Bottom line, if you need to know your data history (inserts, updates and deletes), you should either acquire a tool which will help you with that, or you can try and set something up on your own. So here comes the happy ending. There are several way to do this, I’m showing the one with the triggers and shadow tables. The idea is to have a shadow table for each table you’re auditing, which has the same set of fields, and some extra fields, like username, operation performed on that row and a timestamp. Additionally, a set of triggers on the original table is needed, which will ensure the shadow table is filled. Informix can have multiple triggers on a single event since version 10.00 or so, so this is not a problem. If you’re thinking about implementation, there more good news – I’ve written and shared the code which will do that for you (a view and couple of procedures, find it here). All you need to do is to call the main procedure, provide the table name, dbspace name and the extent size of the shadow table, like this:
EXECUTE PROCEDURE createAuditForTable('exams, 'audit_dbs', 128);
It will create a shadow table in a designated dbspace, and name it like the original table, but with _ at the beginning. It will also create three triggers, with _ at the beginning of its name, followed by the table name and the operation name at the end, so it could be identified more easily (in this example, shadow table will be _exams and triggers will be named _examsinsert, _examsupdate, _examsdelete). These triggers will fire on each insert, update or delete operation on the original table and write actual row data, operation performed, user who performed it (USER variable) and the time of the operation (CURRENT variable) in the shadow table. Actual row is considered to be new row (in the for each row trigger) in the case of insert or update operation, and the old row in the case of a delete operation.
So from this moment on, you just have to query the shadow table in order to get the history of the original table. If the delete occurs, there is a whole row stored in the shadow table that can be seen. If the update occurred, you can find the previous row with the same primary key to compare the differences. Once you decide that no more audit is necessary on a table, simply drop the shadow table and these triggers.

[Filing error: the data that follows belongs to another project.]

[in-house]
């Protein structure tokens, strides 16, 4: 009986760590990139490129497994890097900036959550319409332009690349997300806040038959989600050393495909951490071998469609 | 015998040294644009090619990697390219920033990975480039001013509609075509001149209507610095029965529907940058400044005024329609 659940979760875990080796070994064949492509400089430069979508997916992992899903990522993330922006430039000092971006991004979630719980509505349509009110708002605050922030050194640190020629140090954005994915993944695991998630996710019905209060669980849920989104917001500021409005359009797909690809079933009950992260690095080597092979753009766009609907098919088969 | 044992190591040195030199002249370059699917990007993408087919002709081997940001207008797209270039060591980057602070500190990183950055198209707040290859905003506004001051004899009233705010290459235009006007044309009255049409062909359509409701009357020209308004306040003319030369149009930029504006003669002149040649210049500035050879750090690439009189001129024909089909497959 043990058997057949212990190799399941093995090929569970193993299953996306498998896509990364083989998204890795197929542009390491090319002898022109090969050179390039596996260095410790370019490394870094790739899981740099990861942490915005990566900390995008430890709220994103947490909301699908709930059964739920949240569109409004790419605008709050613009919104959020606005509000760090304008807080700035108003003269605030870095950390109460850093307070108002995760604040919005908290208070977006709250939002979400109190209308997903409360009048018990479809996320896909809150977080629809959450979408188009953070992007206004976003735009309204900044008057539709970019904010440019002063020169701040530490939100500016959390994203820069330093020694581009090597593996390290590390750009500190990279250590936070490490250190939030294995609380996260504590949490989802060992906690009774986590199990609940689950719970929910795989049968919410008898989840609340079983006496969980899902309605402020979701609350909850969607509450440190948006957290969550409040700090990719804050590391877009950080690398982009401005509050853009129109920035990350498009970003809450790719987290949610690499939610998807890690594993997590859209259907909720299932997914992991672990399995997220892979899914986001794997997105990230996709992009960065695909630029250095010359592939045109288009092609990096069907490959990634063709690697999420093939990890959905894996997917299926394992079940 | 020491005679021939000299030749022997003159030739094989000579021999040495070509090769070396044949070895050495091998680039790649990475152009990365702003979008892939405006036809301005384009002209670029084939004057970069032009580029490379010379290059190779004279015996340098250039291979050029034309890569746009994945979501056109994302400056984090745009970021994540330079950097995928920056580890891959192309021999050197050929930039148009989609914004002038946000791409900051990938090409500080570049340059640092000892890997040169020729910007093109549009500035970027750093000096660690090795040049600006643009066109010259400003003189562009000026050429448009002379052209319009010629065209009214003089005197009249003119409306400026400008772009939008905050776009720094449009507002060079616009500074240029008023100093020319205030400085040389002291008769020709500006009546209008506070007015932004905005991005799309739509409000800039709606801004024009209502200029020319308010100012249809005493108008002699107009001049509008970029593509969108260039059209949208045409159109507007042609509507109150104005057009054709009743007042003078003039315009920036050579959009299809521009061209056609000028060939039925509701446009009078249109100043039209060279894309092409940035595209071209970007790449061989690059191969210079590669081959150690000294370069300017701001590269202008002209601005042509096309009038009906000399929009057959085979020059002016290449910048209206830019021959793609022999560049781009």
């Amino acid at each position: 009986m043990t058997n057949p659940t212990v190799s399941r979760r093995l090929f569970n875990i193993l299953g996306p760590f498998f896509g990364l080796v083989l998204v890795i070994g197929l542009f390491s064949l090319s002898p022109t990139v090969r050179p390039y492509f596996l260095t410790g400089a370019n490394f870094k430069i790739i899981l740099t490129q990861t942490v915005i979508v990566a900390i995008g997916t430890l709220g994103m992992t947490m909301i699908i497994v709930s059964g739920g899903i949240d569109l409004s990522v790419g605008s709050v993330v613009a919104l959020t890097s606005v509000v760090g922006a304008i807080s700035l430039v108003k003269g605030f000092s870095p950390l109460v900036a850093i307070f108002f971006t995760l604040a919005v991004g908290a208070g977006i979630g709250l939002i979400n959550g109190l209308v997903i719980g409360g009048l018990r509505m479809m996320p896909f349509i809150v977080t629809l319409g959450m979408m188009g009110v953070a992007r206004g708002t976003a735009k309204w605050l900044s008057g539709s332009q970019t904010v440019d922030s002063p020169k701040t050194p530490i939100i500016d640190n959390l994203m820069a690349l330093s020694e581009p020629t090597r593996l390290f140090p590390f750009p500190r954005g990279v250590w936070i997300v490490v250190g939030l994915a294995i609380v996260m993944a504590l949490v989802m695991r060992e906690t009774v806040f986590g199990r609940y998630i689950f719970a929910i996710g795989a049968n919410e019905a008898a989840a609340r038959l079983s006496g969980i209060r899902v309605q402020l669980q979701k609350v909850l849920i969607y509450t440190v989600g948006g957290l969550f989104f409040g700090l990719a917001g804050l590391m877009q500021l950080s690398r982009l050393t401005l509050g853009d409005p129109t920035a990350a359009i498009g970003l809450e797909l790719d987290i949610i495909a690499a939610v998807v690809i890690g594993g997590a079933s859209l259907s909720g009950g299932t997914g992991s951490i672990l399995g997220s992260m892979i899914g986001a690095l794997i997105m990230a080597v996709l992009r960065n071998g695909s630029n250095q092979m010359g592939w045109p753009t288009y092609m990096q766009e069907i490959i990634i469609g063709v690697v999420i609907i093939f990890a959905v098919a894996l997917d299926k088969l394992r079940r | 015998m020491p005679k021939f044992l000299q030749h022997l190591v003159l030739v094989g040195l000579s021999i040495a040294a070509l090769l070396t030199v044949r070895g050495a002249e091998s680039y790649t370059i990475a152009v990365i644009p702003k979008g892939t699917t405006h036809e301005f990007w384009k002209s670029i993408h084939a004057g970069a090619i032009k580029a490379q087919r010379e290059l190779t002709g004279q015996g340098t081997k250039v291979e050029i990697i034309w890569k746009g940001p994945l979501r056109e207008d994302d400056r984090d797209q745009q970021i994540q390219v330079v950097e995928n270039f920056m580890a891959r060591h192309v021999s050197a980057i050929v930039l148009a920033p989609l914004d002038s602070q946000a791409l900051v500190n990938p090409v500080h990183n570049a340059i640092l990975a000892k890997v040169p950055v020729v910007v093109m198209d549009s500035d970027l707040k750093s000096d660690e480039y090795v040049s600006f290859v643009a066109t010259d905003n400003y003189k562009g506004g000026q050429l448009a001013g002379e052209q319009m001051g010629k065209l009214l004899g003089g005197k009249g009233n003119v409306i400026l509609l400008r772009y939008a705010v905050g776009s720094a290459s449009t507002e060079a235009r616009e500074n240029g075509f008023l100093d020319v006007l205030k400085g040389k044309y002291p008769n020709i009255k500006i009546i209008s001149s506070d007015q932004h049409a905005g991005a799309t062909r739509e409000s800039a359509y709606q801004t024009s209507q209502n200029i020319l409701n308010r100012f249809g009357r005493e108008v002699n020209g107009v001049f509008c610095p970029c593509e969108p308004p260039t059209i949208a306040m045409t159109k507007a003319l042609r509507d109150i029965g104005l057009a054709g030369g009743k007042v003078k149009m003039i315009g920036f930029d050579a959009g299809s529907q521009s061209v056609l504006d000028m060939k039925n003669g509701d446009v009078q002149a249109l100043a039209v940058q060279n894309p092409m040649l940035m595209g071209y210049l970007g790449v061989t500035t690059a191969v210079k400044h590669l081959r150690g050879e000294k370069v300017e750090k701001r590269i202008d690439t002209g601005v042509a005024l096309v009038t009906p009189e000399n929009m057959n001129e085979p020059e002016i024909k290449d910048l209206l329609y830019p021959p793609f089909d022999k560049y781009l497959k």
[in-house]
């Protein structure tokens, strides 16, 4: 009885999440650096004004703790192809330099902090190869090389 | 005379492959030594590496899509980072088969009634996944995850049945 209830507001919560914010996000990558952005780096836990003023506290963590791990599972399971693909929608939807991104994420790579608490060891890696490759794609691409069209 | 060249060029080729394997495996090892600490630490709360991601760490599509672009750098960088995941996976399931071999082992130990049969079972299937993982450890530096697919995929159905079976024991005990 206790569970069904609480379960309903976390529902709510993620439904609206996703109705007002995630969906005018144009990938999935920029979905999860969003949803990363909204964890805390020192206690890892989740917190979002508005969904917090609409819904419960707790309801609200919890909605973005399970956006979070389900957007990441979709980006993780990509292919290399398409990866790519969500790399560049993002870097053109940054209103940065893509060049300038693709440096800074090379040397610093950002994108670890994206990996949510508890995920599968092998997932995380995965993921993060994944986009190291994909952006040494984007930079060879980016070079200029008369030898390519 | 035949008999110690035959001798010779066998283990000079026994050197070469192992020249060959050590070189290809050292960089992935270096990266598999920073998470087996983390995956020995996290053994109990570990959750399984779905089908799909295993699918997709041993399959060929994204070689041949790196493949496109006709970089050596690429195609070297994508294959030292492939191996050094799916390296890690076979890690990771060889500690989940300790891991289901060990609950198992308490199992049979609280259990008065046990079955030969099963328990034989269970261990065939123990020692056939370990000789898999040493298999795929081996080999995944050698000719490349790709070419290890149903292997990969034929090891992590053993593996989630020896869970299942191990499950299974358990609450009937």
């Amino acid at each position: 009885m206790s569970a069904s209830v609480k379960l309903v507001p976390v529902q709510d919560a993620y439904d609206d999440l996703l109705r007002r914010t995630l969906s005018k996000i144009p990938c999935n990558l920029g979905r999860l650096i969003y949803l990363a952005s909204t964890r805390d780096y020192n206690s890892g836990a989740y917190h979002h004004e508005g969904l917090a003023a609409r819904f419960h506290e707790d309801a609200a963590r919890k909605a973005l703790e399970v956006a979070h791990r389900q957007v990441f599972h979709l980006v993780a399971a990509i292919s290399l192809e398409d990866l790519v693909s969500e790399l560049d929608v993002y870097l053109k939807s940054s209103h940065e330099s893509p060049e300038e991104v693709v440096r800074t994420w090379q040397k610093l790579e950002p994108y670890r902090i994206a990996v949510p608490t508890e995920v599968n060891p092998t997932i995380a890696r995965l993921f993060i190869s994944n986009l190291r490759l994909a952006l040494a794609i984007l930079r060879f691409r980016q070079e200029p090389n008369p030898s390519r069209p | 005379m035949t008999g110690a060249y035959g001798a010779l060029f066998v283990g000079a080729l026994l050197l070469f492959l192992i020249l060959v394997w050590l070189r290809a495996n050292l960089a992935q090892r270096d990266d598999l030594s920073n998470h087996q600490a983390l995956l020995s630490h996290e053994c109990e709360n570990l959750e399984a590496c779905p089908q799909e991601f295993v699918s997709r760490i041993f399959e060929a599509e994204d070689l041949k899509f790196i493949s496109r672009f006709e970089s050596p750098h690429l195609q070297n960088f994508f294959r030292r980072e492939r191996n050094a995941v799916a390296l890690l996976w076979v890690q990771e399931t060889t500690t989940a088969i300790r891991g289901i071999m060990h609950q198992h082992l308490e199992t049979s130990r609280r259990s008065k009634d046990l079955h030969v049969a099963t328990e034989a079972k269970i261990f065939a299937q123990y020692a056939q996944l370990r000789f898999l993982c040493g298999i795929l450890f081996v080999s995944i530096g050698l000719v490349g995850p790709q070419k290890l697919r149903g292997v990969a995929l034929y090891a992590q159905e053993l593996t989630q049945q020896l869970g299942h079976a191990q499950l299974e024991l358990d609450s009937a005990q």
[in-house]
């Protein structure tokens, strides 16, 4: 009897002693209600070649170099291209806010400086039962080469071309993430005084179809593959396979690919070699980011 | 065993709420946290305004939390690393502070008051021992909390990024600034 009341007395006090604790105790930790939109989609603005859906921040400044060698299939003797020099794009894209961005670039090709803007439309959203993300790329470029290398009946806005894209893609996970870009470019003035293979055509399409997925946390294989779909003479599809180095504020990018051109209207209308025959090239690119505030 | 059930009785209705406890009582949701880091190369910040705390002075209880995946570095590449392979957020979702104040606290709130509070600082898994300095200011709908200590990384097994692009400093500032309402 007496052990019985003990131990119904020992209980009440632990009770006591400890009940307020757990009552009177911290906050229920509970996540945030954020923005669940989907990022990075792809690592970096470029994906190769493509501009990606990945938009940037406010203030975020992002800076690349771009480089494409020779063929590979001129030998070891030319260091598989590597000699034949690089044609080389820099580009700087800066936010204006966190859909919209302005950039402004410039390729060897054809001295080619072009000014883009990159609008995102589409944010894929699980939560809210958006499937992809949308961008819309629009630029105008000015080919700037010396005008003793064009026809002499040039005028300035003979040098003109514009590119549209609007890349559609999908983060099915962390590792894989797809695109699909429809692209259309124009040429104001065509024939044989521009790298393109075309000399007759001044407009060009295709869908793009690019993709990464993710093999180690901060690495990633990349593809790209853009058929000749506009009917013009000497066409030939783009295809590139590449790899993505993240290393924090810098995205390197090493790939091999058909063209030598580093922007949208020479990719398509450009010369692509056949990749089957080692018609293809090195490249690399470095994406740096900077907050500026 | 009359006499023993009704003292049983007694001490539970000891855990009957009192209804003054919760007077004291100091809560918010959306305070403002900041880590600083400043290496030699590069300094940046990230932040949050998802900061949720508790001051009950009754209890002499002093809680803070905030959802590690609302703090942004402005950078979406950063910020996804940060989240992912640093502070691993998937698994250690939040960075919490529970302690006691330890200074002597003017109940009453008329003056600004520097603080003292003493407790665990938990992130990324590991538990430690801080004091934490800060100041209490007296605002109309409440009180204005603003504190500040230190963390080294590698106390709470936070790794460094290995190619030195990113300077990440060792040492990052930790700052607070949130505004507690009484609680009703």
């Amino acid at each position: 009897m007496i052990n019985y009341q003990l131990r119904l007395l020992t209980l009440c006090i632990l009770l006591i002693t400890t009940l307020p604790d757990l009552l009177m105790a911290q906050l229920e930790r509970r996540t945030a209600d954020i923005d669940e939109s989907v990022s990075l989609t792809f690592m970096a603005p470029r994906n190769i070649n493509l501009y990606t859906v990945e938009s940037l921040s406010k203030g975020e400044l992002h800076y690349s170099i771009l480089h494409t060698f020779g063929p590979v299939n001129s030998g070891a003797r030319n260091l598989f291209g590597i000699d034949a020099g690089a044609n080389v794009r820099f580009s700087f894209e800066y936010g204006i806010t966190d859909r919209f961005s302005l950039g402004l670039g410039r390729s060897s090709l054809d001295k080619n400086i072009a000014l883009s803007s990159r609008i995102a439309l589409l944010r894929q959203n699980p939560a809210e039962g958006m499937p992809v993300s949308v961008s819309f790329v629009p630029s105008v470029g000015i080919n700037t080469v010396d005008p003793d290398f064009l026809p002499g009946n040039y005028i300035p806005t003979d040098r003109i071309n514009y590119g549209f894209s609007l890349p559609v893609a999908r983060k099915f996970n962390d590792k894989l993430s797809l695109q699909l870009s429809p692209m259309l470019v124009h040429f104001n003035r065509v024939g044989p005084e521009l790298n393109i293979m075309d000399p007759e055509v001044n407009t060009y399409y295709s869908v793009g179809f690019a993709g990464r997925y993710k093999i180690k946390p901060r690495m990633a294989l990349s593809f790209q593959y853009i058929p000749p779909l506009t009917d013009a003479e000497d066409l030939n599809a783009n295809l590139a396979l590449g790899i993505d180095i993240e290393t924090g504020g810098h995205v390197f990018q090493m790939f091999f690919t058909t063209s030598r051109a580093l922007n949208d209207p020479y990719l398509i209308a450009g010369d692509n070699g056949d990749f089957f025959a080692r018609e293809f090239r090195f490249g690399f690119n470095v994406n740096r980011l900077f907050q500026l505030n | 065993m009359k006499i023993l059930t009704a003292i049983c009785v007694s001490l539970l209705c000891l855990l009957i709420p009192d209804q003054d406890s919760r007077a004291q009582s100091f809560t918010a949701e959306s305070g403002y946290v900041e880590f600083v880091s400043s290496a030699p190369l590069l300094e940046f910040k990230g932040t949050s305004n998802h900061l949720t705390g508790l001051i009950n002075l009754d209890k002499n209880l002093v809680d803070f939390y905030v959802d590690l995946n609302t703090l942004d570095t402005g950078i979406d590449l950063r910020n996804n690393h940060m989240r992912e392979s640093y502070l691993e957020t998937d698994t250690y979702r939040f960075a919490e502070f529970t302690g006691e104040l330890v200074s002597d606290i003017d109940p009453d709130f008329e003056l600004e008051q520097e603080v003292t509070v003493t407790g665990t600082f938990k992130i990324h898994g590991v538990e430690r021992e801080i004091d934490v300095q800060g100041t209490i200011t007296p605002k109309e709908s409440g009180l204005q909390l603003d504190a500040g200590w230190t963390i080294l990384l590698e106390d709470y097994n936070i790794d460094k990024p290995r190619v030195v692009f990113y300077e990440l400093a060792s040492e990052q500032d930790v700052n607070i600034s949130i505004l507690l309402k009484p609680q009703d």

Obviously, there is a storage space required for this, but so is for every other type of auditing, except this one is managed inside the database. It’s easy to govern and explore it, only SQL interface is needed.
There are security issues at place here, since no real role separation can be implemented. Triggers could be disabled or dropped, shadow tables with audit trail could be tampered with. Some problems could be solved by eliminating users with elevated permissions, like resource or DBA, and part of it could be solved by storing or moving the shadow tables to another server. But still, database system administrator (DBSA, i.e. informix user) can override all of this. So if you need to be in compliance with some kind of regulation, this type of auditing is not for you.
Otherwise, if you need to know your data history from an end-user point of view, this simple auditing can help you. All the code needed could be found here, it’s all open sourced via the GNU GPL v3 license. Feel free to use it and extend it. After noting that I cannot be held responsible if anything goes wrong :), just put it in your database, end execute the procedure with the correct arguments – tables you want audited.